Up 64% in This Bear Market, Is Valero Energy Still a Winner?

This post was originally published on this site

What happened

Almost every stock plunged last year. The S&P 500 peaked on Jan. 3, 2022, and then tumbled into a bear market, ending the year down 20%. 

However, there were a few bright spots last year. Valero Energy (VLO 1.20%) stood out. Its stock gained 64.5% from the beginning of the bear market through the end of the year, according to data provided by S&P Global Market Intelligence. Here’s a look at what drove the refining stock and whether it has the fuel to continue producing winning returns in 2023. 

So what

Valero Energy capitalized on improving fundamentals in the refining sector last year. CEO Joe Gorder discussed the catalysts in that company’s third-quarter report, saying, “Refining fundamentals remain strong as product demand through our system has surpassed 2019 levels, while global product supply remains constrained due to capacity reductions, and high natural gas prices in Europe are setting a higher floor on margins.” 

Those robust market conditions boosted Valero’s earnings and cash flow. The company reported $2.8 billion, or $7.14 per share, of adjusted net income in the third quarter, which were multiples higher than the $545 million, or $1.33 per share, it produced in the prior-year period.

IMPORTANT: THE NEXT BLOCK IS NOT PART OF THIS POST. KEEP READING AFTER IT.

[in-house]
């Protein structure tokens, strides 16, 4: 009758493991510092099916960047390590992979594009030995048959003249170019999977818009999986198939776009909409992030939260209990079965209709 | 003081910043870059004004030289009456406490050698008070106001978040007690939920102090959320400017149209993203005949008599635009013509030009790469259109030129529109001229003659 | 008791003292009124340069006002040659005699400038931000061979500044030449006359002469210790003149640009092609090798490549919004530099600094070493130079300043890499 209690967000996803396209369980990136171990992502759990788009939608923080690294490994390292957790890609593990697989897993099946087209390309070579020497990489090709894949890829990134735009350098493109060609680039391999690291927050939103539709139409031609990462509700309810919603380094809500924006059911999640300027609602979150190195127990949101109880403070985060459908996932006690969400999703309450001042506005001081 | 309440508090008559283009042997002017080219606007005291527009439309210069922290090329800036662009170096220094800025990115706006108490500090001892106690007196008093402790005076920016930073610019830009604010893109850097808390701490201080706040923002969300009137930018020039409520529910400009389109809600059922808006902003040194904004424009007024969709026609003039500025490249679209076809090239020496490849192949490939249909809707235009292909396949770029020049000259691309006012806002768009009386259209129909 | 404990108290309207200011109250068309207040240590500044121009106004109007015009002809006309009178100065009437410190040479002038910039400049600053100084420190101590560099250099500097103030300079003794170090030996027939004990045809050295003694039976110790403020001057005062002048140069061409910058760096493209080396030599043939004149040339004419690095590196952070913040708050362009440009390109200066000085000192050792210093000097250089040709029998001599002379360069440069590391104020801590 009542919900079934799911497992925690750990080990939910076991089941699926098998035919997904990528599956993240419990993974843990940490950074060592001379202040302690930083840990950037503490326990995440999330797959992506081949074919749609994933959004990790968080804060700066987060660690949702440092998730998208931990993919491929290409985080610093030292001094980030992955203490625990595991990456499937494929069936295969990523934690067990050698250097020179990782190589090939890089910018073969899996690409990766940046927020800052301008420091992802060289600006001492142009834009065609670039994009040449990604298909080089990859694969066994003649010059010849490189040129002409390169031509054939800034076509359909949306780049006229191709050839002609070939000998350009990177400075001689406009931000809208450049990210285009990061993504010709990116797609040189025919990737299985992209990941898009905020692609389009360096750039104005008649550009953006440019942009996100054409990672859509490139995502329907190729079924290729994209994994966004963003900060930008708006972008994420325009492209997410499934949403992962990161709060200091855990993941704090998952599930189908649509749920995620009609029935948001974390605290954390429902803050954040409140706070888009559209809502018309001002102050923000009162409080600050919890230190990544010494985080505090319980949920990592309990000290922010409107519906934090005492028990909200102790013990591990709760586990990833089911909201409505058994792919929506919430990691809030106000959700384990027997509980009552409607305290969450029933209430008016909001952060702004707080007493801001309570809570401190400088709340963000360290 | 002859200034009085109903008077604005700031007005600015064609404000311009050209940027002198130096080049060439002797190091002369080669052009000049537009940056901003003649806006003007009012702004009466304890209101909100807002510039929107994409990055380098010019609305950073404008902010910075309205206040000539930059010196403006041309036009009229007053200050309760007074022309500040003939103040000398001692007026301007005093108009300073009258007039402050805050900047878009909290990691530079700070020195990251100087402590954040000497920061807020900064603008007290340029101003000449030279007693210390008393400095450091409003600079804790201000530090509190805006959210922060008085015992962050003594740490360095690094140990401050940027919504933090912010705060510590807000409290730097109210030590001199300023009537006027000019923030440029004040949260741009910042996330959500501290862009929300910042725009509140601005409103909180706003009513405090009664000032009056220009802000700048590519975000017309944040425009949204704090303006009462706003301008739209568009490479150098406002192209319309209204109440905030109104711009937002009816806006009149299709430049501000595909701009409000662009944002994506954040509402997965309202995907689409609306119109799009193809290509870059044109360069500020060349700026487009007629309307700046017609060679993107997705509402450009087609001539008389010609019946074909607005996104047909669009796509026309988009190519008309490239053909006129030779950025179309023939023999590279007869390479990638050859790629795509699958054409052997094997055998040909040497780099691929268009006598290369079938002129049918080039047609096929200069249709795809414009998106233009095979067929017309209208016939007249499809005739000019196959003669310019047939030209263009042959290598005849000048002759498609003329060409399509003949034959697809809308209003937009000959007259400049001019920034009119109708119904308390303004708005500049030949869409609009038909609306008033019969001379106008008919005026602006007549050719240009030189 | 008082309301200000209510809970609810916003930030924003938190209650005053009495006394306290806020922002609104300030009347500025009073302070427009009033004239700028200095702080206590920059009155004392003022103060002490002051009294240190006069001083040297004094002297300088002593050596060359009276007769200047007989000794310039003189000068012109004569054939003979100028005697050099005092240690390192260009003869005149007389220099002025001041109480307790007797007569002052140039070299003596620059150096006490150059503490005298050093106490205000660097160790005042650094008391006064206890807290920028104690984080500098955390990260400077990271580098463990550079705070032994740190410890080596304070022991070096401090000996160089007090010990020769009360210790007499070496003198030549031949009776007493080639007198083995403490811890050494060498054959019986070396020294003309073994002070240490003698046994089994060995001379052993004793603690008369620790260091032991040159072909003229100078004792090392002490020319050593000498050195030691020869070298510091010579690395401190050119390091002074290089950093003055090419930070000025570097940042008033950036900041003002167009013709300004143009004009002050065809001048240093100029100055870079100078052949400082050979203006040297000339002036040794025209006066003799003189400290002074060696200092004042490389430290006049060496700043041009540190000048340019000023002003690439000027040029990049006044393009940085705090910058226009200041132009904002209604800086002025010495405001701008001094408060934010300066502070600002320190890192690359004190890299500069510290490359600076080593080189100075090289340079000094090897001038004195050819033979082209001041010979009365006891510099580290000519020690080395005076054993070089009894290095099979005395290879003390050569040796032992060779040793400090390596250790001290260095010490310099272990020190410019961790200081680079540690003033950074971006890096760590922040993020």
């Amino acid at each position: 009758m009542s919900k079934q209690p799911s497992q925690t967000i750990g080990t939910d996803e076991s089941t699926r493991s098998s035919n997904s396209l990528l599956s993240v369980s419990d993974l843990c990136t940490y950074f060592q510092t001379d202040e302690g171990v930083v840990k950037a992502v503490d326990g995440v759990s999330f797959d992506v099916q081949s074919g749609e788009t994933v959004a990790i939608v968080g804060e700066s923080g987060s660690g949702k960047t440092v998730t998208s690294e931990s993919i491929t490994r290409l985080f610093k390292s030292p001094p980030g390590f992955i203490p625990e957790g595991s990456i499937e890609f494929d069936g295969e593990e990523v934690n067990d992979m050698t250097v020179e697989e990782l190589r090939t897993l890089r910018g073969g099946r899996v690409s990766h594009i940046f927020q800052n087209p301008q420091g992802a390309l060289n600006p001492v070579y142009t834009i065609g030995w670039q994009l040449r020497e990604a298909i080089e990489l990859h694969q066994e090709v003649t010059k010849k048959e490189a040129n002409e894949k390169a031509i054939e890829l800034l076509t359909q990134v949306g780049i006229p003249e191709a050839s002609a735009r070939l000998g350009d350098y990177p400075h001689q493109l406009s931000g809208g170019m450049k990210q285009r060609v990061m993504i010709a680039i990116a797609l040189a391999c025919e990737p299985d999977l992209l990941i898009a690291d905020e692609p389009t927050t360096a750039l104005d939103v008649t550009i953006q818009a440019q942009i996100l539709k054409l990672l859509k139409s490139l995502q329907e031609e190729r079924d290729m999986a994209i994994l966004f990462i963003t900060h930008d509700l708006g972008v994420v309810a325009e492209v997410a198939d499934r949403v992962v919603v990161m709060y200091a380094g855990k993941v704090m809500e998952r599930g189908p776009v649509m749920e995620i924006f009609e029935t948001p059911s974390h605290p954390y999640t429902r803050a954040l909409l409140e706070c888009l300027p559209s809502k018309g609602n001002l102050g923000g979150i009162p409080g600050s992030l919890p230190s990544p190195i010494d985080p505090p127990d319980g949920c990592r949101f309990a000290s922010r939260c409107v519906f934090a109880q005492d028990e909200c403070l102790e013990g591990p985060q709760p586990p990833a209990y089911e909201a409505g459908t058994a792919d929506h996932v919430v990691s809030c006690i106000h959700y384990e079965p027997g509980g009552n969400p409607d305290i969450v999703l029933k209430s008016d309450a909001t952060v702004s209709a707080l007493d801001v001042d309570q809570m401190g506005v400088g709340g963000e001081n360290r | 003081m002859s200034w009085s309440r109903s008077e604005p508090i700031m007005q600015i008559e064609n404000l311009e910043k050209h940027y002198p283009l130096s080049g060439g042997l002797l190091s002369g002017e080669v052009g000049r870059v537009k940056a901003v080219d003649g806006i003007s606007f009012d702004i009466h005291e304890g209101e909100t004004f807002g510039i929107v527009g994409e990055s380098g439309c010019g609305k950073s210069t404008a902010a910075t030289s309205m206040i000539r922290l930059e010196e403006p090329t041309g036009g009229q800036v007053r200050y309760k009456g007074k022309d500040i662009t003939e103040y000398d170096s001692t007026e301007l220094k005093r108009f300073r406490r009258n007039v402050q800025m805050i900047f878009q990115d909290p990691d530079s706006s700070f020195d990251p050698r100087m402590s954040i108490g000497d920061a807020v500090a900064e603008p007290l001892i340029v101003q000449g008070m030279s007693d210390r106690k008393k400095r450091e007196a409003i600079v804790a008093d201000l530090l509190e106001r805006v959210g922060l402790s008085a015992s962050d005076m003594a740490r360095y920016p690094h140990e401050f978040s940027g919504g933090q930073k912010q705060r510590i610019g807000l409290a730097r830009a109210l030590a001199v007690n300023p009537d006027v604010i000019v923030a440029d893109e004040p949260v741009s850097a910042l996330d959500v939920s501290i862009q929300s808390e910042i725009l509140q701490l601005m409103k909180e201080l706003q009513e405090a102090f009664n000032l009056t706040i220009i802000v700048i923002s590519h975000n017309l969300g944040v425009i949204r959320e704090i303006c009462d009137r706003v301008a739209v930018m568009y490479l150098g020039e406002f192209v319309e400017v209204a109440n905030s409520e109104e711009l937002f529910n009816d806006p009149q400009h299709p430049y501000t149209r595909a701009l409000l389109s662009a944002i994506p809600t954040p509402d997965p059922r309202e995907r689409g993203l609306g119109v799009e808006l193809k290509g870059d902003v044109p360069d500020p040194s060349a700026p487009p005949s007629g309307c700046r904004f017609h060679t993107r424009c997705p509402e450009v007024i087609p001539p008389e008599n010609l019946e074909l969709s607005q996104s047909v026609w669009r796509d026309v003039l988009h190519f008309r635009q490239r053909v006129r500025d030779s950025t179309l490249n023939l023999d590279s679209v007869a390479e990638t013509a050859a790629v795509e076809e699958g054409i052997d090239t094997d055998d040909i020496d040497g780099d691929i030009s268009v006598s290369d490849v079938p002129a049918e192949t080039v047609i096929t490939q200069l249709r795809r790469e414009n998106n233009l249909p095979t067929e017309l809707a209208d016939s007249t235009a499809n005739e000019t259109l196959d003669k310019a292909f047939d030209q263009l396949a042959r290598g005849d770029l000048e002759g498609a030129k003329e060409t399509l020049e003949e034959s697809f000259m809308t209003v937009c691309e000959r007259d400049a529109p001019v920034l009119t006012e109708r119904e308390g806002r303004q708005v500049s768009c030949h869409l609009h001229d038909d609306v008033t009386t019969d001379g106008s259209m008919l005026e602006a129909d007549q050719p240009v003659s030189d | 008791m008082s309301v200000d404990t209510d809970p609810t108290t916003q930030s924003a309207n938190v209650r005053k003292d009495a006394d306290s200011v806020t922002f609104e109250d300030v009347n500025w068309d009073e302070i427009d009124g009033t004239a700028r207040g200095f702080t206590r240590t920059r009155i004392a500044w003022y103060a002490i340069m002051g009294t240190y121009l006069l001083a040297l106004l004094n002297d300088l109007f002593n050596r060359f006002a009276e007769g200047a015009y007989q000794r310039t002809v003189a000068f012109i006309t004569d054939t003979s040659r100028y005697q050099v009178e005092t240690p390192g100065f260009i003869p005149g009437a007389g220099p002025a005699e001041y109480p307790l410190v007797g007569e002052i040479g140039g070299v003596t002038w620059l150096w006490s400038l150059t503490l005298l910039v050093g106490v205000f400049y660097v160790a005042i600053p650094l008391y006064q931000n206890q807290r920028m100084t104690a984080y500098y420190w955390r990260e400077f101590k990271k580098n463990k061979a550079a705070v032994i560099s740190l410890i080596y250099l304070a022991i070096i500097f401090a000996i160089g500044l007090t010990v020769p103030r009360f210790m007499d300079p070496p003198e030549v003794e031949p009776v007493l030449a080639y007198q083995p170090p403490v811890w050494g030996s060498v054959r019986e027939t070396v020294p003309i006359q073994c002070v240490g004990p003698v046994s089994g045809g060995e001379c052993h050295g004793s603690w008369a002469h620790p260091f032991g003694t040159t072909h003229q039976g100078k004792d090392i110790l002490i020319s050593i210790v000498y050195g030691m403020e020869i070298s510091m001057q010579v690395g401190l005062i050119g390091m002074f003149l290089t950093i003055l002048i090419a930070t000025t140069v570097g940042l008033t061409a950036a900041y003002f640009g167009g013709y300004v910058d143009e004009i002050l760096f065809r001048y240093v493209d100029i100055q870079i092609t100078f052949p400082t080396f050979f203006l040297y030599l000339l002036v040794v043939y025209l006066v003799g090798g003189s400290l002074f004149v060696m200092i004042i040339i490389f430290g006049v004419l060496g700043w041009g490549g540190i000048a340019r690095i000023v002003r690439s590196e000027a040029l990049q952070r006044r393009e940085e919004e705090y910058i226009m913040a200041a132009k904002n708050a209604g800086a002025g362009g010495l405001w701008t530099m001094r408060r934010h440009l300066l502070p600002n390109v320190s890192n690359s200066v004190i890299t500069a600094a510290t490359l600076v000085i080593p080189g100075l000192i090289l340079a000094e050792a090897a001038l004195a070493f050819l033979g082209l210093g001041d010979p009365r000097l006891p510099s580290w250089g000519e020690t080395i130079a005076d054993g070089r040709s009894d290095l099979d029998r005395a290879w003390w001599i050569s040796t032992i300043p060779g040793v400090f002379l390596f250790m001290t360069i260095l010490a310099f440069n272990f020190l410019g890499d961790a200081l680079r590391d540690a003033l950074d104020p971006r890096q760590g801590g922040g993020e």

That gave the company the cash flow to strengthen its balance sheet and invest in expanding its operations. Valero reduced its debt by $1.25 billion in the third quarter, pushing its total debt reduction to $3.6 billion since the second half of 2021.

Meanwhile, it started its third Diamond Green Diesel (DGD 3) project in November of last year and was on track to complete its Port Arthur Coker project in the first half of this year. DGD 3 will grow its annual renewable diesel production by 470 million gallons to 1.2 billion gallons, while the Port Arthur Coker project will increase that refinery’s capacity and improve its margins. 

Now what

Valero’s investments should drive significant earnings growth this year. It expects those and other projects to add $1.2 billion to $1.7 billion to its annual adjusted EBITDA by the end of this year. That has it on pace to grow earnings by 50% from its average in recent years.

While shares rallied sharply last year, they still trade at a cheap valuation, given the anticipated earnings growth. This means the company believes its stock represents one of the best value propositions in the S&P 500 these days.

If refining conditions remain strong and Valero’s projects deliver the earnings growth it anticipates, those catalysts could give the stock the fuel to continue producing winning returns.

Matthew DiLallo has no position in any of the stocks mentioned. The Motley Fool has no position in any of the stocks mentioned. The Motley Fool has a disclosure policy.